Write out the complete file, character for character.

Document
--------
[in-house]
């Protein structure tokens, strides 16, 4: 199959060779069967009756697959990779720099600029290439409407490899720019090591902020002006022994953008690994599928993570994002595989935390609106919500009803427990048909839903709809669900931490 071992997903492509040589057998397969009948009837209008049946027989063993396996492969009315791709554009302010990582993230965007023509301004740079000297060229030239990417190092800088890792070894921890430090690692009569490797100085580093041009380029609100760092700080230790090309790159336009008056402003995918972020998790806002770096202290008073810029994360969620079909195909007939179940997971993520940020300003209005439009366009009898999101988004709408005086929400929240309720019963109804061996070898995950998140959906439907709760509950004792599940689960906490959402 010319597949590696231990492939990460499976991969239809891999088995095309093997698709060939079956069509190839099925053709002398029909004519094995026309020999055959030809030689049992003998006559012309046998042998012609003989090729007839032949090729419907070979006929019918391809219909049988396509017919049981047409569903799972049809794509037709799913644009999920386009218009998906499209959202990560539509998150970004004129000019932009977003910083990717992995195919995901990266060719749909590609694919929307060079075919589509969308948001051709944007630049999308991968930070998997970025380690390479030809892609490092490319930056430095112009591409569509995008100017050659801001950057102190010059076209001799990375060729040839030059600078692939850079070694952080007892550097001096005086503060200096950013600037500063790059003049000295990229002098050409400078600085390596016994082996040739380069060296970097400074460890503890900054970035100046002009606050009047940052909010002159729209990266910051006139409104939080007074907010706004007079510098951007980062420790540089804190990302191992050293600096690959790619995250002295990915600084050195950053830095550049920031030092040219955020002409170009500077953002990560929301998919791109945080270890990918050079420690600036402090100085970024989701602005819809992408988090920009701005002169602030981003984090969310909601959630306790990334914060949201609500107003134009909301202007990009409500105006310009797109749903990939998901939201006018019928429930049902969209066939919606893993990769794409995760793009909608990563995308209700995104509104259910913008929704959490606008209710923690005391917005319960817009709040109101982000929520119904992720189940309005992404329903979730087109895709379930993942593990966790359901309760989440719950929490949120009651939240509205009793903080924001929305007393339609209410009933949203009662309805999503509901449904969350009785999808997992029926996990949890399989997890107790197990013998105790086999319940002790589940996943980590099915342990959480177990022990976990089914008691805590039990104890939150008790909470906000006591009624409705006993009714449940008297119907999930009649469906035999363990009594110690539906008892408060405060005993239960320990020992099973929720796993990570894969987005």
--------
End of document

[in-house]
């Protein structure tokens, strides 16, 4: 199959060779069967009756697959990779720099600029290439409407490899720019090591902020002006022994953008690994599928993570994002595989935390609106919500009803427990048909839903709809669900931490 071992997903492509040589057998397969009948009837209008049946027989063993396996492969009315791709554009302010990582993230965007023509301004740079000297060229030239990417190092800088890792070894921890430090690692009569490797100085580093041009380029609100760092700080230790090309790159336009008056402003995918972020998790806002770096202290008073810029994360969620079909195909007939179940997971993520940020300003209005439009366009009898999101988004709408005086929400929240309720019963109804061996070898995950998140959906439907709760509950004792599940689960906490959402 010319597949590696231990492939990460499976991969239809891999088995095309093997698709060939079956069509190839099925053709002398029909004519094995026309020999055959030809030689049992003998006559012309046998042998012609003989090729007839032949090729419907070979006929019918391809219909049988396509017919049981047409569903799972049809794509037709799913644009999920386009218009998906499209959202990560539509998150970004004129000019932009977003910083990717992995195919995901990266060719749909590609694919929307060079075919589509969308948001051709944007630049999308991968930070998997970025380690390479030809892609490092490319930056430095112009591409569509995008100017050659801001950057102190010059076209001799990375060729040839030059600078692939850079070694952080007892550097001096005086503060200096950013600037500063790059003049000295990229002098050409400078600085390596016994082996040739380069060296970097400074460890503890900054970035100046002009606050009047940052909010002159729209990266910051006139409104939080007074907010706004007079510098951007980062420790540089804190990302191992050293600096690959790619995250002295990915600084050195950053830095550049920031030092040219955020002409170009500077953002990560929301998919791109945080270890990918050079420690600036402090100085970024989701602005819809992408988090920009701005002169602030981003984090969310909601959630306790990334914060949201609500107003134009909301202007990009409500105006310009797109749903990939998901939201006018019928429930049902969209066939919606893993990769794409995760793009909608990563995308209700995104509104259910913008929704959490606008209710923690005391917005319960817009709040109101982000929520119904992720189940309005992404329903979730087109895709379930993942593990966790359901309760989440719950929490949120009651939240509205009793903080924001929305007393339609209410009933949203009662309805999503509901449904969350009785999808997992029926996990949890399989997890107790197990013998105790086999319940002790589940996943980590099915342990959480177990022990976990089914008691805590039990104890939150008790909470906000006591009624409705006993009714449940008297119907999930009649469906035999363990009594110690539906008892408060405060005993239960320990020992099973929720796993990570894969987005």